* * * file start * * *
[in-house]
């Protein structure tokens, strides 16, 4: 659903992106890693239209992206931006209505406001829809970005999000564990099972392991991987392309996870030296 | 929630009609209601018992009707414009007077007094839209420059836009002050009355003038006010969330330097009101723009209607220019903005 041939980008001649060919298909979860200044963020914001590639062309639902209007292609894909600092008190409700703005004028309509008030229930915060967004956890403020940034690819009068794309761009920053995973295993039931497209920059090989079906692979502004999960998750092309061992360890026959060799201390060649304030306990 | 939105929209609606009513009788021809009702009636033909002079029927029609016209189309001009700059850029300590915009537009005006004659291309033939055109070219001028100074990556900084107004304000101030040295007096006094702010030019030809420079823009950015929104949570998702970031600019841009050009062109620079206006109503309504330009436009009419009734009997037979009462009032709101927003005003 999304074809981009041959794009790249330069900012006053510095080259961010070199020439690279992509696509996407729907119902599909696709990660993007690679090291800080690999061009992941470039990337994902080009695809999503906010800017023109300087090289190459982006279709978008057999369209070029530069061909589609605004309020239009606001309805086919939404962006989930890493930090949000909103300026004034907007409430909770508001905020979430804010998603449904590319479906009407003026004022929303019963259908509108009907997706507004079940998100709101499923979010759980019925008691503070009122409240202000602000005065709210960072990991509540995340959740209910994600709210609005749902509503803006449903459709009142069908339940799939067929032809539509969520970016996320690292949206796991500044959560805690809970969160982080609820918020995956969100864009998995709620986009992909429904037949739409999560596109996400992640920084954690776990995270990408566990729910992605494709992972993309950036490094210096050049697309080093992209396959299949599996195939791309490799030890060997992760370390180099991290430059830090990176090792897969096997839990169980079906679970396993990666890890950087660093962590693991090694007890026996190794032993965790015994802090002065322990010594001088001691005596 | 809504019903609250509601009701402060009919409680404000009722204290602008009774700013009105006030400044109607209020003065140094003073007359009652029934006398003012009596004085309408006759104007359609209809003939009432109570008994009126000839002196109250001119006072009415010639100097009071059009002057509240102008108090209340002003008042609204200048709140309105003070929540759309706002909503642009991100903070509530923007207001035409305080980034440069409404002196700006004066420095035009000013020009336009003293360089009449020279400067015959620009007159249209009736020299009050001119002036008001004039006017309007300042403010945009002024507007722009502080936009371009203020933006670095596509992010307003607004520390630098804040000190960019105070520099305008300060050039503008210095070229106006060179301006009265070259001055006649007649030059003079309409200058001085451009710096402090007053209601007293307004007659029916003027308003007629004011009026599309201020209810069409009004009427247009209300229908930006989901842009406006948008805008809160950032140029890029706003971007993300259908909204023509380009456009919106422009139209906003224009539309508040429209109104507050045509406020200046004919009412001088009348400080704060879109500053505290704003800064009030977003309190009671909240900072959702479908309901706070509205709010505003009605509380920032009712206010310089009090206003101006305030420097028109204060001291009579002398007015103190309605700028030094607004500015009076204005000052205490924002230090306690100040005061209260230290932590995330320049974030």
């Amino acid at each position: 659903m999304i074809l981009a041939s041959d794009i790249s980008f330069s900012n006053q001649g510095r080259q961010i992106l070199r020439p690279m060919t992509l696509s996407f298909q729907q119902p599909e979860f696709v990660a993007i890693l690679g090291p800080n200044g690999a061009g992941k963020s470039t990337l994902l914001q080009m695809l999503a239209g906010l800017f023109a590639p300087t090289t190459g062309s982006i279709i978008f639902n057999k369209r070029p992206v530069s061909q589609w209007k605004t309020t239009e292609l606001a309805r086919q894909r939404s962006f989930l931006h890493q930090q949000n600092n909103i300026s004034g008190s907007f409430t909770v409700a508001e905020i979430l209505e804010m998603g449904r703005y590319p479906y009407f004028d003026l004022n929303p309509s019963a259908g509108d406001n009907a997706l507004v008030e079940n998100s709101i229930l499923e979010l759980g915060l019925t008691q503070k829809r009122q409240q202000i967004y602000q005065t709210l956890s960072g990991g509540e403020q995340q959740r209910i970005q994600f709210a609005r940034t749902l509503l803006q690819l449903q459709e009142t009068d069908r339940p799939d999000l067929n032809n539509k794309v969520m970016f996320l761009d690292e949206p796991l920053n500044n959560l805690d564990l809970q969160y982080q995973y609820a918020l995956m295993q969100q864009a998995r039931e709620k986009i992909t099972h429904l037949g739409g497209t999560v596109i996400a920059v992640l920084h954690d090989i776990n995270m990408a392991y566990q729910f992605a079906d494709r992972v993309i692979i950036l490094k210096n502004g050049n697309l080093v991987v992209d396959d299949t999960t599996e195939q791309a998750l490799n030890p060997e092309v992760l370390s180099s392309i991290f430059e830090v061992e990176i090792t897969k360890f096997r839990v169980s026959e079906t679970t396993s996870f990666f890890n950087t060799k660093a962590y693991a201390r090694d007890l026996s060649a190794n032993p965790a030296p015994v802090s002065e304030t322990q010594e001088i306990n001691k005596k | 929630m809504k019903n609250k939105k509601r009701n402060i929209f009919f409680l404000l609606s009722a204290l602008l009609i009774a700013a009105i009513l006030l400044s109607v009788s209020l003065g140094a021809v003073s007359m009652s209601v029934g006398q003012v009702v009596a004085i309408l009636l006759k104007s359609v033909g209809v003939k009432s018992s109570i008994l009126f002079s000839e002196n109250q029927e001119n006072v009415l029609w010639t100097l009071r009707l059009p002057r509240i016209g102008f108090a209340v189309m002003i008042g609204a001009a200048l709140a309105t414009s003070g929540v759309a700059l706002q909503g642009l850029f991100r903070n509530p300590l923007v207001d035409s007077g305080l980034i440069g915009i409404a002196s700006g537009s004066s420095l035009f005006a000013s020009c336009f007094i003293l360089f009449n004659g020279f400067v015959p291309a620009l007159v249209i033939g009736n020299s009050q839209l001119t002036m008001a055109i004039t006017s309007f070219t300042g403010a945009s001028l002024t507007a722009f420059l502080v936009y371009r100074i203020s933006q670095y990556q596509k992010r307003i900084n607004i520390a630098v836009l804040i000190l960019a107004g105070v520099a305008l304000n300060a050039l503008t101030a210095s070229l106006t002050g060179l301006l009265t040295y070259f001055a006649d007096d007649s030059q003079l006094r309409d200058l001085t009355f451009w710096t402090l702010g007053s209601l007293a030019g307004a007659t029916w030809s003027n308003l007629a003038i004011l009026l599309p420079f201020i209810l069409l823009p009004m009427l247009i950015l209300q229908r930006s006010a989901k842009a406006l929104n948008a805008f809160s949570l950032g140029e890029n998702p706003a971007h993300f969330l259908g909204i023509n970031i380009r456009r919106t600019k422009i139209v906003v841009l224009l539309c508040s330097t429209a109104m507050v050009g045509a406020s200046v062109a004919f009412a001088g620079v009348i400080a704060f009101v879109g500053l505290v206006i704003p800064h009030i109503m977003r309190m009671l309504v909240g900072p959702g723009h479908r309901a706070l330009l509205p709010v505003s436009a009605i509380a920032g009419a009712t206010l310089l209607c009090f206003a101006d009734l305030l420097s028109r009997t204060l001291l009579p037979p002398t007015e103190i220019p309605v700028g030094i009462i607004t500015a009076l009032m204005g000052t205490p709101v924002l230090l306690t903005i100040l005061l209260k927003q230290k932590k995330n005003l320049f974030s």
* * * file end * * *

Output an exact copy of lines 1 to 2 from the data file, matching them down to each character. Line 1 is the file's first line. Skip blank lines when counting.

[in-house]
């Protein structure tokens, strides 16, 4: 659903992106890693239209992206931006209505406001829809970005999000564990099972392991991987392309996870030296 | 929630009609209601018992009707414009007077007094839209420059836009002050009355003038006010969330330097009101723009209607220019903005 041939980008001649060919298909979860200044963020914001590639062309639902209007292609894909600092008190409700703005004028309509008030229930915060967004956890403020940034690819009068794309761009920053995973295993039931497209920059090989079906692979502004999960998750092309061992360890026959060799201390060649304030306990 | 939105929209609606009513009788021809009702009636033909002079029927029609016209189309001009700059850029300590915009537009005006004659291309033939055109070219001028100074990556900084107004304000101030040295007096006094702010030019030809420079823009950015929104949570998702970031600019841009050009062109620079206006109503309504330009436009009419009734009997037979009462009032709101927003005003 999304074809981009041959794009790249330069900012006053510095080259961010070199020439690279992509696509996407729907119902599909696709990660993007690679090291800080690999061009992941470039990337994902080009695809999503906010800017023109300087090289190459982006279709978008057999369209070029530069061909589609605004309020239009606001309805086919939404962006989930890493930090949000909103300026004034907007409430909770508001905020979430804010998603449904590319479906009407003026004022929303019963259908509108009907997706507004079940998100709101499923979010759980019925008691503070009122409240202000602000005065709210960072990991509540995340959740209910994600709210609005749902509503803006449903459709009142069908339940799939067929032809539509969520970016996320690292949206796991500044959560805690809970969160982080609820918020995956969100864009998995709620986009992909429904037949739409999560596109996400992640920084954690776990995270990408566990729910992605494709992972993309950036490094210096050049697309080093992209396959299949599996195939791309490799030890060997992760370390180099991290430059830090990176090792897969096997839990169980079906679970396993990666890890950087660093962590693991090694007890026996190794032993965790015994802090002065322990010594001088001691005596 | 809504019903609250509601009701402060009919409680404000009722204290602008009774700013009105006030400044109607209020003065140094003073007359009652029934006398003012009596004085309408006759104007359609209809003939009432109570008994009126000839002196109250001119006072009415010639100097009071059009002057509240102008108090209340002003008042609204200048709140309105003070929540759309706002909503642009991100903070509530923007207001035409305080980034440069409404002196700006004066420095035009000013020009336009003293360089009449020279400067015959620009007159249209009736020299009050001119002036008001004039006017309007300042403010945009002024507007722009502080936009371009203020933006670095596509992010307003607004520390630098804040000190960019105070520099305008300060050039503008210095070229106006060179301006009265070259001055006649007649030059003079309409200058001085451009710096402090007053209601007293307004007659029916003027308003007629004011009026599309201020209810069409009004009427247009209300229908930006989901842009406006948008805008809160950032140029890029706003971007993300259908909204023509380009456009919106422009139209906003224009539309508040429209109104507050045509406020200046004919009412001088009348400080704060879109500053505290704003800064009030977003309190009671909240900072959702479908309901706070509205709010505003009605509380920032009712206010310089009090206003101006305030420097028109204060001291009579002398007015103190309605700028030094607004500015009076204005000052205490924002230090306690100040005061209260230290932590995330320049974030």